If you’re like a lot of supplement users you first heard about glutamine more than a decade ago. Touted as everything from a performance-enhancing, muscle-growing superstar to a growth hormone precursor and beyond! It’s likely you used it for a while, then let it fall to the back of the supplement cabinet where you soon forgot about it.
If you are guilty of letting this unsung hero disappear from your nutrition toolbox, it may be time to bring it back! No, we’re not going to tell you that growth hormone levels will soar, or that your strength will double. We want to bring you the truth in what Glutamine can do.
To bring you up to speed, glutamine is a nonessential amino acid, meaning it can be manufactured from other sources in the body and does not have to be ingested to be present. It is one of the most abundant amino acids in the body and is stored primarily in your skeletal muscles. Its main purpose is to help remove excess amounts of toxic ammonia. It also serves several critical functions in your body, providing necessary support for your immune system, digestive system and nervous system. Glutamine also helps regulate cellular growth and function.
Now that we’ve saved you a wiki search let’s dive into glutamine’s ability to support your digestion and how that helps you become a better athlete. After all that is why you’re still reading!
Adequate levels of glutamine aid in digestion by protecting the lining of the stomach and intestines. This lining called the mucosa, acts as a lubricant and buffer allowing food to smoothly pass along the digestive tract. In the intestinal tract this mucosa also regulates the absorption of key nutrients. Adequate levels of glutamine can spell better digestion. There is a direct correlation between gut and intestinal health and your immune system. Keeping this system running smoothly and efficiently is a key factor in your wellness and recovery from workouts.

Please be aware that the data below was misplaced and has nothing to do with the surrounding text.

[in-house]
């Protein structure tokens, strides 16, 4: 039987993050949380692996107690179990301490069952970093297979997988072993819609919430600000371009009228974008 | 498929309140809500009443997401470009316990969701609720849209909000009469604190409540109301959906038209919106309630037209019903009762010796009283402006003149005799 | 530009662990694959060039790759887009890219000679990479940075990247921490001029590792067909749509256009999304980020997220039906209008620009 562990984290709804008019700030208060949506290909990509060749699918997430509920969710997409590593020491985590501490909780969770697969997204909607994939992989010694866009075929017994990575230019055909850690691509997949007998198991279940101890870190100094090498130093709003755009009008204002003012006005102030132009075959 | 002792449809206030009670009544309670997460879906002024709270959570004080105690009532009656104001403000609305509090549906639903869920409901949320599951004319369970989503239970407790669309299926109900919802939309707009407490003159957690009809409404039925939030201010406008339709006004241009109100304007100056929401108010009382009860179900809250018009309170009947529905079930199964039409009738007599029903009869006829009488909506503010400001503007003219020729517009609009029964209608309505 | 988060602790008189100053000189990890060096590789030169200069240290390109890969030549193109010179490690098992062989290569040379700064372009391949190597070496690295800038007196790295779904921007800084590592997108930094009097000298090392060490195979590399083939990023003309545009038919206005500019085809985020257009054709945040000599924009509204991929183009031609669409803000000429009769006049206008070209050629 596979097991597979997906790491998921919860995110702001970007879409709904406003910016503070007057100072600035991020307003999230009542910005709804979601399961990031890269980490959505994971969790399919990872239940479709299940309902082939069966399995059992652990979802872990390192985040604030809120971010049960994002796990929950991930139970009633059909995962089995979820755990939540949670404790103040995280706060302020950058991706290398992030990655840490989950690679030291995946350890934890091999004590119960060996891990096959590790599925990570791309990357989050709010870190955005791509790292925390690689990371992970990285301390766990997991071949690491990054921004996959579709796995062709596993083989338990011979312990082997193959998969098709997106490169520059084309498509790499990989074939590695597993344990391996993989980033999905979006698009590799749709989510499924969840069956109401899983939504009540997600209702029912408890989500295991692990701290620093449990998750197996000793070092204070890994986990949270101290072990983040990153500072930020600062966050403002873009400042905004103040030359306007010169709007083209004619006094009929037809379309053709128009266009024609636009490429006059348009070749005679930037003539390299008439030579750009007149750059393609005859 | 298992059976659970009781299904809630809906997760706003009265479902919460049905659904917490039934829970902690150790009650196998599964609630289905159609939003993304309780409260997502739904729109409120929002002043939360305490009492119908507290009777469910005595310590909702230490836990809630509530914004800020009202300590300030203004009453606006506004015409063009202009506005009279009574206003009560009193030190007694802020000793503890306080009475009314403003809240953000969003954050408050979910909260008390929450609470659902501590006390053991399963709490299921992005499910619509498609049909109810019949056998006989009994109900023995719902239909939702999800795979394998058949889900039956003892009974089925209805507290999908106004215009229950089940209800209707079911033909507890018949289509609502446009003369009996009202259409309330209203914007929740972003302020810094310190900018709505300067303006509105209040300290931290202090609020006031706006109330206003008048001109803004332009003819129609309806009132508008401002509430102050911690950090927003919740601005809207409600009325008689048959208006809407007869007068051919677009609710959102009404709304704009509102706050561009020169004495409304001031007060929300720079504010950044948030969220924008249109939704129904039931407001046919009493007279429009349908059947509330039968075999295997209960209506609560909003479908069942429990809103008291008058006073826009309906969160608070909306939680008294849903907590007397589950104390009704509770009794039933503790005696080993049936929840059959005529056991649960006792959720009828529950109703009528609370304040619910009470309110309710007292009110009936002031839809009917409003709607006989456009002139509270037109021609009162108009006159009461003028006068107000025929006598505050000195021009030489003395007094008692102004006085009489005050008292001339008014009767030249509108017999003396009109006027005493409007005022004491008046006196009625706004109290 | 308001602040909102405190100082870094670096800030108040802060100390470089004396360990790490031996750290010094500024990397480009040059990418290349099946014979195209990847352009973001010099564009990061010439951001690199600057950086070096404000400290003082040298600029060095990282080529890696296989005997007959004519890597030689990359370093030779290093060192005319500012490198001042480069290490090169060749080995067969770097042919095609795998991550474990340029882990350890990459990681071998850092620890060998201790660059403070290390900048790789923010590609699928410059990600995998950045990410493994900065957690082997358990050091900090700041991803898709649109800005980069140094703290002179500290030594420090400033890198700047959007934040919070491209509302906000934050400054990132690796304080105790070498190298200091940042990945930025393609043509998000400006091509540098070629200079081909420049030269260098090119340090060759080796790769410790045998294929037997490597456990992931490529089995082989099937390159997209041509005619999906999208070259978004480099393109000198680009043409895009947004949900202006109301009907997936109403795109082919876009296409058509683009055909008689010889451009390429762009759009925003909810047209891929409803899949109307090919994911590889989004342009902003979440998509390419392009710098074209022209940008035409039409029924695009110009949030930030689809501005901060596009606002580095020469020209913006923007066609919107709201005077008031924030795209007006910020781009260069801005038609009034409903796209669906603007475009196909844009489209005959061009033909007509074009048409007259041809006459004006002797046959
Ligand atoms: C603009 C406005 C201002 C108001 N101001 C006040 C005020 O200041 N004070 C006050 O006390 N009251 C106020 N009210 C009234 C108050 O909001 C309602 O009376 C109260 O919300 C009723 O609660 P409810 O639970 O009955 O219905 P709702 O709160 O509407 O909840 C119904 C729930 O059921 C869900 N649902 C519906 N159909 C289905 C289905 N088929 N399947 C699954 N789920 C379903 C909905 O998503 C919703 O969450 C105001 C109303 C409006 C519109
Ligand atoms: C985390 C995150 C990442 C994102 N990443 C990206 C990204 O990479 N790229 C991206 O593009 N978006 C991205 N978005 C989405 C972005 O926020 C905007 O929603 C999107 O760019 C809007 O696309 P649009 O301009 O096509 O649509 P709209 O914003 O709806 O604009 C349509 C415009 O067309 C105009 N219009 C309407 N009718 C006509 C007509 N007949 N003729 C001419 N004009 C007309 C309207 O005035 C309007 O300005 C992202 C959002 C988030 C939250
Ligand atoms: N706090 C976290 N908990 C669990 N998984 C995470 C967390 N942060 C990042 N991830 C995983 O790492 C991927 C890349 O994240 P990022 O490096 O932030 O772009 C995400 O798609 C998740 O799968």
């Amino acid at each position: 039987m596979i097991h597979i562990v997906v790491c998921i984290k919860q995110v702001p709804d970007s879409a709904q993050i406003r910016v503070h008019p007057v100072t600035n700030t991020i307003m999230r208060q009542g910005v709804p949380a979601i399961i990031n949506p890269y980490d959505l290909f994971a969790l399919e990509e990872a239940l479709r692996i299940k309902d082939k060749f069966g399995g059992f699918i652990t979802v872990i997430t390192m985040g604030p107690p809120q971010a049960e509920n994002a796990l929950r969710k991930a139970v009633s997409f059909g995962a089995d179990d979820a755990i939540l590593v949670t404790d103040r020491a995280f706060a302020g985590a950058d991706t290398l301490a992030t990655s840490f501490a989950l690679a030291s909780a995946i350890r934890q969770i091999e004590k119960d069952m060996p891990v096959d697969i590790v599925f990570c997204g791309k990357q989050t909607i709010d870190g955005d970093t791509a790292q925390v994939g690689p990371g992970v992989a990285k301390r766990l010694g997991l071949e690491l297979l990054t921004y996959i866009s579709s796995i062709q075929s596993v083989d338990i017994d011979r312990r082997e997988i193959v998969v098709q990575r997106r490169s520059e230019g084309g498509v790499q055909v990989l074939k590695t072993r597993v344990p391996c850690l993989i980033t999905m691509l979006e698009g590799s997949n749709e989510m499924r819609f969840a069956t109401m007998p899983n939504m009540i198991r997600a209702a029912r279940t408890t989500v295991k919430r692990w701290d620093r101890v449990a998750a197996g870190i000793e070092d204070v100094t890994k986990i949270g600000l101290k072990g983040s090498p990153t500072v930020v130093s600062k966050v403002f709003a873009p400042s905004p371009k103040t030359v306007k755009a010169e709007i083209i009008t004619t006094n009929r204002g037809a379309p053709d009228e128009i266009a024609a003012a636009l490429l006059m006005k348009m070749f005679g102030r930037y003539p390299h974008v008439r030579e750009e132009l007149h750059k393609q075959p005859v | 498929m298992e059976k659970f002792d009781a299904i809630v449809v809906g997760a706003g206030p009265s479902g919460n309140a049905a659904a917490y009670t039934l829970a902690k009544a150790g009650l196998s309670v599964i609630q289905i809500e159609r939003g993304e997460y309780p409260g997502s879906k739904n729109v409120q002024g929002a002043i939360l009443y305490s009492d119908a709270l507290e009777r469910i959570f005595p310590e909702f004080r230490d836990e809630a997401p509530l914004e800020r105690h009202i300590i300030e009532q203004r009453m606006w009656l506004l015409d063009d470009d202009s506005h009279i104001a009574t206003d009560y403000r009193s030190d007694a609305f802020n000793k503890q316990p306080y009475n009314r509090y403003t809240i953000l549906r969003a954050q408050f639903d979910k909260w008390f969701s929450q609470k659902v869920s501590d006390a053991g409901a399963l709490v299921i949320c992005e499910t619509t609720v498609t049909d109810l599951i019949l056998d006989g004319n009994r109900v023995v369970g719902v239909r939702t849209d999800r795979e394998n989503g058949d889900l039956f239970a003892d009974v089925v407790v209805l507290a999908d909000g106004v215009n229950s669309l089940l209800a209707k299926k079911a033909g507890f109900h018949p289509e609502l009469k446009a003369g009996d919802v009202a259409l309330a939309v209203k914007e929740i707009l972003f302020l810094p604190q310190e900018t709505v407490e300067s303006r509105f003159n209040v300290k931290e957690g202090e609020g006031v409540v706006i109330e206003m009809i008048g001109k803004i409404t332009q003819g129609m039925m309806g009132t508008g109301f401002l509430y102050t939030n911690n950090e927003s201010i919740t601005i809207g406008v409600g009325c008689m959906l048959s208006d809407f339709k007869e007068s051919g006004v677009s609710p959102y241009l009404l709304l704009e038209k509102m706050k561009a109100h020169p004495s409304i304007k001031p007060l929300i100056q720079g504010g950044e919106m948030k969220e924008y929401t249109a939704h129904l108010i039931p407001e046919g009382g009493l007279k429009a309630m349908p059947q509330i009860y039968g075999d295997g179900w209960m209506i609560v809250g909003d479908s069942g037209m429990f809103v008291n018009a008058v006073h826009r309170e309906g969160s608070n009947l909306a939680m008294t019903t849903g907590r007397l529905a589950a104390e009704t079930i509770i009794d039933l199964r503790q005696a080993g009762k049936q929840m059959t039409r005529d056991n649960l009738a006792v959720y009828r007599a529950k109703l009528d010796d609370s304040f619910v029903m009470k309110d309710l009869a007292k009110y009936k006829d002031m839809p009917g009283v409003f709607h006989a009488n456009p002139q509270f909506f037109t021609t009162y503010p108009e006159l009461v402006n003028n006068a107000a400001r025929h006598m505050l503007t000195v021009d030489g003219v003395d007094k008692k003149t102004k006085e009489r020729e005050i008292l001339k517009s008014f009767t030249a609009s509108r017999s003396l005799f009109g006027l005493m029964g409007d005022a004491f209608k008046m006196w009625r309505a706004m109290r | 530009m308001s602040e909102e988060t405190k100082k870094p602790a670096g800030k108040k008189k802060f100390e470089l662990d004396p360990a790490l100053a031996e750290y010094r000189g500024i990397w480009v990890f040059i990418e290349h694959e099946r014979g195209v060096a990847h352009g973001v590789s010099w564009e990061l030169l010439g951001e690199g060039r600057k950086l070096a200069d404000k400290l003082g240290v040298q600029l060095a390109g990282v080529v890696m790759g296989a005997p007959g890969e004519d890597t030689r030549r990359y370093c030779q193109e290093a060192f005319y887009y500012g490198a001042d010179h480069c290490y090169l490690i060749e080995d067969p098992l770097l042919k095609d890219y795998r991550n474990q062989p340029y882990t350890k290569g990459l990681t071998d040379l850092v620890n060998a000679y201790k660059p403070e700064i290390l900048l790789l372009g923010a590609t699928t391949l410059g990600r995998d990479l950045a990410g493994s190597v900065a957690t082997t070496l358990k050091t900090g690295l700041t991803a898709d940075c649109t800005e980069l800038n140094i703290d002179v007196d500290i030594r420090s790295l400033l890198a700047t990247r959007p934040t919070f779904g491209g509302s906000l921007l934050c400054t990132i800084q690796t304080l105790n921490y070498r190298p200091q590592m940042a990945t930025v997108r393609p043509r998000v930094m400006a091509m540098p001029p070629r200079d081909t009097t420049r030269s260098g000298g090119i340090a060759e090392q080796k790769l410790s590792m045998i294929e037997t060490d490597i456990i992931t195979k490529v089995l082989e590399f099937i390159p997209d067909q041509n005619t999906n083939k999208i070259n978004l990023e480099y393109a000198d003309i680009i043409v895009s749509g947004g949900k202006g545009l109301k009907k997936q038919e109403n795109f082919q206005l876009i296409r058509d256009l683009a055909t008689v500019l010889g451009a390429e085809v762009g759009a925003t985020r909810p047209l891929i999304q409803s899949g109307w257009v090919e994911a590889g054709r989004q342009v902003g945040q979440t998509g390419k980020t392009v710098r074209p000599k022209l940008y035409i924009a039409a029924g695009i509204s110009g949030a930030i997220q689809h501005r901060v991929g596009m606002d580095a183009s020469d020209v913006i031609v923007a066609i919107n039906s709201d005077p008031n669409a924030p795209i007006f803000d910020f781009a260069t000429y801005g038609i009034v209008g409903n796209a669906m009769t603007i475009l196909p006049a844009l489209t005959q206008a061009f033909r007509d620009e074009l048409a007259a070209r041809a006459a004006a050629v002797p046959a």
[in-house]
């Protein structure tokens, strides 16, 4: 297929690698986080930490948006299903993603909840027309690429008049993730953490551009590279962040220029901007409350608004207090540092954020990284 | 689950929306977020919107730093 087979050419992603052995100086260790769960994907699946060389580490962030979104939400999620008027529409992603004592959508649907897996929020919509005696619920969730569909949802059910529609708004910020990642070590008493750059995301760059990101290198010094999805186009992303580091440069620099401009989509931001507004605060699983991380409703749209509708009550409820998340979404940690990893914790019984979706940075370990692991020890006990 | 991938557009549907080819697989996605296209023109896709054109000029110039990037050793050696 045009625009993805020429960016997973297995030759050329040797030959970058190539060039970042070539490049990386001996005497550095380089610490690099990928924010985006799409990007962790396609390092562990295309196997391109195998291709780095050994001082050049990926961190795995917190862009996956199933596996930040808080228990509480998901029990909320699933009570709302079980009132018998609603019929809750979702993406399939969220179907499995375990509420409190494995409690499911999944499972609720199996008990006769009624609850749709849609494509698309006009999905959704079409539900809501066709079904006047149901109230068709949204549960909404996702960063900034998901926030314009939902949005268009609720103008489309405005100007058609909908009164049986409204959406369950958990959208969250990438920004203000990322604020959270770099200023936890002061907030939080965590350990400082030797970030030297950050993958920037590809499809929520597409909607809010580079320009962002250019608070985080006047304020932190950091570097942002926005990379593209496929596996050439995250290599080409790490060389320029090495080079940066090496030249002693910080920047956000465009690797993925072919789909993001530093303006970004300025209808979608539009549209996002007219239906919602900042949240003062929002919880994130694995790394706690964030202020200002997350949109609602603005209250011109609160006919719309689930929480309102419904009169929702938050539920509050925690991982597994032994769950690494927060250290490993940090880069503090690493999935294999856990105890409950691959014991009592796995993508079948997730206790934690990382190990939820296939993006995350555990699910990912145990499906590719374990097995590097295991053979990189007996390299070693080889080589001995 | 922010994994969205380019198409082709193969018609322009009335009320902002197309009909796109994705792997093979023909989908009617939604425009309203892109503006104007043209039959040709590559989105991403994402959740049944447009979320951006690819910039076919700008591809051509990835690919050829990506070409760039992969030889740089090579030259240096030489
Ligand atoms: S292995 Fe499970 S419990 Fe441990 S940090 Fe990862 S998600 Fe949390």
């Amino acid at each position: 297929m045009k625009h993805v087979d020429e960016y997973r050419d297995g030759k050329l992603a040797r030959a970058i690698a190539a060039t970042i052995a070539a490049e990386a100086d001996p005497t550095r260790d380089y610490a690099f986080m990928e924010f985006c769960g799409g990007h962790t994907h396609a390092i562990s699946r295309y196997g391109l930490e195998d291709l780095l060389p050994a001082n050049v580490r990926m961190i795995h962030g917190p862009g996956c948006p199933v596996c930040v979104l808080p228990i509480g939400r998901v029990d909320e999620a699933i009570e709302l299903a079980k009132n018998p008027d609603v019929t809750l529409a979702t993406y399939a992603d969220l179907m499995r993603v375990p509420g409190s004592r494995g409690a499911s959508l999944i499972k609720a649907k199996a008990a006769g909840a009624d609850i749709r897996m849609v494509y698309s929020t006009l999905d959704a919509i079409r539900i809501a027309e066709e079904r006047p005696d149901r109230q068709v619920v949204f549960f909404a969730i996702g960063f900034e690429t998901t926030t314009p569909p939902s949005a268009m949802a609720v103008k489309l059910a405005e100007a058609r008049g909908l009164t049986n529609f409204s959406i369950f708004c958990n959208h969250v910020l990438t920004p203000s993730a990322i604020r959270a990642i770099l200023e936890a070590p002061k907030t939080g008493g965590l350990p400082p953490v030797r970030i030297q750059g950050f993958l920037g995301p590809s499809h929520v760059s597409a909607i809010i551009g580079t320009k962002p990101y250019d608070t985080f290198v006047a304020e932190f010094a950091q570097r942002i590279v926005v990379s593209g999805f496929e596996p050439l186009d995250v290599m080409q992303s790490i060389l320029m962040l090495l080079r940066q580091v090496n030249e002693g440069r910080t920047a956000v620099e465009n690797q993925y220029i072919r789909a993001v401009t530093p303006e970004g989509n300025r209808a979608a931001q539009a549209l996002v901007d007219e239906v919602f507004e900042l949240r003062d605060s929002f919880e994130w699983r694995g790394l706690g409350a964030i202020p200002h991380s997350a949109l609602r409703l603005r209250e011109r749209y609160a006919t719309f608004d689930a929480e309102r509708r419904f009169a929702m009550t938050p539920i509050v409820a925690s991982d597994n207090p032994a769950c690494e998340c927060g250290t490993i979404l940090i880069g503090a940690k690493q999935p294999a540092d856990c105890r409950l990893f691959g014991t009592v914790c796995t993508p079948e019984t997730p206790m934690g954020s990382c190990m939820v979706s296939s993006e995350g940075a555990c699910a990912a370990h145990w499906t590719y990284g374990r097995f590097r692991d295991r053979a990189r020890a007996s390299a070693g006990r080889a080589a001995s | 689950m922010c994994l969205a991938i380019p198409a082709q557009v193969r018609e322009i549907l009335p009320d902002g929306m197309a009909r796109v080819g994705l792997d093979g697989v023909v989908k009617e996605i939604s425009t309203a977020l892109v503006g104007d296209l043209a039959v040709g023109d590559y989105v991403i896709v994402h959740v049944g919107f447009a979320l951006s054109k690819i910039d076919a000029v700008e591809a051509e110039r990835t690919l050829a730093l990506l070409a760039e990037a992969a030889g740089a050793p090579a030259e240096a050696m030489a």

Under stressful conditions such as illness, injury or fatigue, glutamine levels drop leaving our gut health and with it our immune levels compromised.When glutamine levels drop along with it does your ability to remove ammonia and other waste products produced by the metabolism of proteins in your muscle tissue.
Glutamine’s effects on your immune health is two fold.
Knowing that glutamine levels are lowered by stress we can assume intense workouts can take there toll on glutamine production and its function. Supplementing with glutamine becomes an important tool to prevent the stressors of training from taking an added toll on the body. Not only will this aid in the digestion of your post workout proteins and carbohydrates, it will also help keep your immune system healthy after intense training. While on non training days glutamine levels are most likely sufficient, you may want to keep it at the front of your supplement cabinet for those days you are feeling under the weather.
As a side note for those who are dieting or just plain love sweets and don’t want to look like a food tester for Nabisco… Glutamine can also be used to satisfy sugar cravings. While most of this evidence is anecdotal, it’s believed that glutamine’s ability to be rapidly absorbed as glycogen and taken up in the brain stifles carb cravings.
On workout days add 10-15 grams of Glutamine to your post workout shake.
If feeling ill or dieting also take 5-10 grams on non-workout days along mixed with BCAA’s 2-3 times a day between meals.